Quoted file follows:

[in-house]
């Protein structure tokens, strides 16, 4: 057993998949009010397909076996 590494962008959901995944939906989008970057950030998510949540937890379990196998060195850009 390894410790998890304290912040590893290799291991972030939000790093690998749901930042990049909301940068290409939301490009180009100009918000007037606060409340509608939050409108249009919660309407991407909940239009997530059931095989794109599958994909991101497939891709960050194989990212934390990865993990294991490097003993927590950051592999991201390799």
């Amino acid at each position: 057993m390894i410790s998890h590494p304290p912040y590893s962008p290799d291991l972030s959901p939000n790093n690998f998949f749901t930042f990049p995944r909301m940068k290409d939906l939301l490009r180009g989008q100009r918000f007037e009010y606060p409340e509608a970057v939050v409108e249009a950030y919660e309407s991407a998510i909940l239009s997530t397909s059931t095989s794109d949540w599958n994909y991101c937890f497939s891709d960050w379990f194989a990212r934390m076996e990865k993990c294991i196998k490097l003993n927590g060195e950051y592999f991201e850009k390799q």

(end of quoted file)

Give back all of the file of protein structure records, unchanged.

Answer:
[in-house]
């Protein structure tokens, strides 16, 4: 057993998949009010397909076996 590494962008959901995944939906989008970057950030998510949540937890379990196998060195850009 390894410790998890304290912040590893290799291991972030939000790093690998749901930042990049909301940068290409939301490009180009100009918000007037606060409340509608939050409108249009919660309407991407909940239009997530059931095989794109599958994909991101497939891709960050194989990212934390990865993990294991490097003993927590950051592999991201390799």
């Amino acid at each position: 057993m390894i410790s998890h590494p304290p912040y590893s962008p290799d291991l972030s959901p939000n790093n690998f998949f749901t930042f990049p995944r909301m940068k290409d939906l939301l490009r180009g989008q100009r918000f007037e009010y606060p409340e509608a970057v939050v409108e249009a950030y919660e309407s991407a998510i909940l239009s997530t397909s059931t095989s794109d949540w599958n994909y991101c937890f497939s891709d960050w379990f194989a990212r934390m076996e990865k993990c294991i196998k490097l003993n927590g060195e950051y592999f991201e850009k390799q």